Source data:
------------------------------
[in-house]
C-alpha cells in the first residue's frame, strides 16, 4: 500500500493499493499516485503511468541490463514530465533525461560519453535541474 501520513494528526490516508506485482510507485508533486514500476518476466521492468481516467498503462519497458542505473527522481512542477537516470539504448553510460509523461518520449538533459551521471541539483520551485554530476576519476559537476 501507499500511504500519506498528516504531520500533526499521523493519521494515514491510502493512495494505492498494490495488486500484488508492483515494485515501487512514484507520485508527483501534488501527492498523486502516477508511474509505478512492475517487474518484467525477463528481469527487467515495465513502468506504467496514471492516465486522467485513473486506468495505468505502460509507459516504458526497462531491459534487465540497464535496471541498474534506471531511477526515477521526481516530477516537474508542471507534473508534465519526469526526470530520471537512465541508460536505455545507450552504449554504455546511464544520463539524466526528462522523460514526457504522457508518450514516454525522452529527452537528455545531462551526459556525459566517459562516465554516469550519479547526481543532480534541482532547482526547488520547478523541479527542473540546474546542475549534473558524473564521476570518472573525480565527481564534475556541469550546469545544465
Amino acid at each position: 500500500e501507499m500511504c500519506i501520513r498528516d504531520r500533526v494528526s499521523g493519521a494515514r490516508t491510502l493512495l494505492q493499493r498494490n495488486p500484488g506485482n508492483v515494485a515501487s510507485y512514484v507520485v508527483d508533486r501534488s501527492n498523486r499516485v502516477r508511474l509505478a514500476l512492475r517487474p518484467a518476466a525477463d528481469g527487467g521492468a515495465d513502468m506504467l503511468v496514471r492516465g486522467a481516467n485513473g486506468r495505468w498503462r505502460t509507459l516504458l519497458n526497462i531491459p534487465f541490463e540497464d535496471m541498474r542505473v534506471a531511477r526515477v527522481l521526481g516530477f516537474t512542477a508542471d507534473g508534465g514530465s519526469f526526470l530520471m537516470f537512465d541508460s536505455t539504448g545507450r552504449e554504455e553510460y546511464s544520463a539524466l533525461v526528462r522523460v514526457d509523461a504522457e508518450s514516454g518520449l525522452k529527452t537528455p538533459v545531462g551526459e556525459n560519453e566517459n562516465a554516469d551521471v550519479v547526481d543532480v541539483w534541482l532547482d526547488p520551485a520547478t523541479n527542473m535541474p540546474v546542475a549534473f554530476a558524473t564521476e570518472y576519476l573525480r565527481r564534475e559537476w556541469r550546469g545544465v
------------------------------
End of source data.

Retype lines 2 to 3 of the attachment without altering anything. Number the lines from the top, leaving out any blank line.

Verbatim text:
C-alpha cells in the first residue's frame, strides 16, 4: 500500500493499493499516485503511468541490463514530465533525461560519453535541474 501520513494528526490516508506485482510507485508533486514500476518476466521492468481516467498503462519497458542505473527522481512542477537516470539504448553510460509523461518520449538533459551521471541539483520551485554530476576519476559537476 501507499500511504500519506498528516504531520500533526499521523493519521494515514491510502493512495494505492498494490495488486500484488508492483515494485515501487512514484507520485508527483501534488501527492498523486502516477508511474509505478512492475517487474518484467525477463528481469527487467515495465513502468506504467496514471492516465486522467485513473486506468495505468505502460509507459516504458526497462531491459534487465540497464535496471541498474534506471531511477526515477521526481516530477516537474508542471507534473508534465519526469526526470530520471537512465541508460536505455545507450552504449554504455546511464544520463539524466526528462522523460514526457504522457508518450514516454525522452529527452537528455545531462551526459556525459566517459562516465554516469550519479547526481543532480534541482532547482526547488520547478523541479527542473540546474546542475549534473558524473564521476570518472573525480565527481564534475556541469550546469545544465
Amino acid at each position: 500500500e501507499m500511504c500519506i501520513r498528516d504531520r500533526v494528526s499521523g493519521a494515514r490516508t491510502l493512495l494505492q493499493r498494490n495488486p500484488g506485482n508492483v515494485a515501487s510507485y512514484v507520485v508527483d508533486r501534488s501527492n498523486r499516485v502516477r508511474l509505478a514500476l512492475r517487474p518484467a518476466a525477463d528481469g527487467g521492468a515495465d513502468m506504467l503511468v496514471r492516465g486522467a481516467n485513473g486506468r495505468w498503462r505502460t509507459l516504458l519497458n526497462i531491459p534487465f541490463e540497464d535496471m541498474r542505473v534506471a531511477r526515477v527522481l521526481g516530477f516537474t512542477a508542471d507534473g508534465g514530465s519526469f526526470l530520471m537516470f537512465d541508460s536505455t539504448g545507450r552504449e554504455e553510460y546511464s544520463a539524466l533525461v526528462r522523460v514526457d509523461a504522457e508518450s514516454g518520449l525522452k529527452t537528455p538533459v545531462g551526459e556525459n560519453e566517459n562516465a554516469d551521471v550519479v547526481d543532480v541539483w534541482l532547482d526547488p520551485a520547478t523541479n527542473m535541474p540546474v546542475a549534473f554530476a558524473t564521476e570518472y576519476l573525480r565527481r564534475e559537476w556541469r550546469g545544465v